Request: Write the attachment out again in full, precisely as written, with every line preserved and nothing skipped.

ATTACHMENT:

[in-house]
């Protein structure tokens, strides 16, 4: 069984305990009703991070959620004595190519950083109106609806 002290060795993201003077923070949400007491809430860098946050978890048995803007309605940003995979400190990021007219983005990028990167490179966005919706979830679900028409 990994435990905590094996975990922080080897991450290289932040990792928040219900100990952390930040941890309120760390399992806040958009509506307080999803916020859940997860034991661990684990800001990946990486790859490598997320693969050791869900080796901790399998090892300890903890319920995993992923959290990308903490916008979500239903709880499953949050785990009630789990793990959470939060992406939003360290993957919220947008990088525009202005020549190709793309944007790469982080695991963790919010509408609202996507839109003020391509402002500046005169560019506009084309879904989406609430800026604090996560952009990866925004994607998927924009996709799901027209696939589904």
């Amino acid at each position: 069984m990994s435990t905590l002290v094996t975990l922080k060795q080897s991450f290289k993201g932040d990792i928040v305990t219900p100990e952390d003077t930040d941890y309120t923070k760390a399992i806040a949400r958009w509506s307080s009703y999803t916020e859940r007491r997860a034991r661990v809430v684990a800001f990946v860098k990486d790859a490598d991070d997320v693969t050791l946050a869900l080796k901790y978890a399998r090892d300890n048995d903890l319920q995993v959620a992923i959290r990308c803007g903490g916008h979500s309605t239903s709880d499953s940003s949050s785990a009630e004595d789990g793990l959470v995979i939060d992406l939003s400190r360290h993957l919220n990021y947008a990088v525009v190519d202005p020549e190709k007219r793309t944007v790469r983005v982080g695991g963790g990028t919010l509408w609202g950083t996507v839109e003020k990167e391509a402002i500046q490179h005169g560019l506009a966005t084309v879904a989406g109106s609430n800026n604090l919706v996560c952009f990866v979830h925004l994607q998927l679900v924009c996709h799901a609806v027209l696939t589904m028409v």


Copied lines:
[in-house]
């Protein structure tokens, strides 16, 4: 069984305990009703991070959620004595190519950083109106609806 002290060795993201003077923070949400007491809430860098946050978890048995803007309605940003995979400190990021007219983005990028990167490179966005919706979830679900028409 990994435990905590094996975990922080080897991450290289932040990792928040219900100990952390930040941890309120760390399992806040958009509506307080999803916020859940997860034991661990684990800001990946990486790859490598997320693969050791869900080796901790399998090892300890903890319920995993992923959290990308903490916008979500239903709880499953949050785990009630789990793990959470939060992406939003360290993957919220947008990088525009202005020549190709793309944007790469982080695991963790919010509408609202996507839109003020391509402002500046005169560019506009084309879904989406609430800026604090996560952009990866925004994607998927924009996709799901027209696939589904």
């Amino acid at each position: 069984m990994s435990t905590l002290v094996t975990l922080k060795q080897s991450f290289k993201g932040d990792i928040v305990t219900p100990e952390d003077t930040d941890y309120t923070k760390a399992i806040a949400r958009w509506s307080s009703y999803t916020e859940r007491r997860a034991r661990v809430v684990a800001f990946v860098k990486d790859a490598d991070d997320v693969t050791l946050a869900l080796k901790y978890a399998r090892d300890n048995d903890l319920q995993v959620a992923i959290r990308c803007g903490g916008h979500s309605t239903s709880d499953s940003s949050s785990a009630e004595d789990g793990l959470v995979i939060d992406l939003s400190r360290h993957l919220n990021y947008a990088v525009v190519d202005p020549e190709k007219r793309t944007v790469r983005v982080g695991g963790g990028t919010l509408w609202g950083t996507v839109e003020k990167e391509a402002i500046q490179h005169g560019l506009a966005t084309v879904a989406g109106s609430n800026n604090l919706v996560c952009f990866v979830h925004l994607q998927l679900v924009c996709h799901a609806v027209l696939t589904m028409v």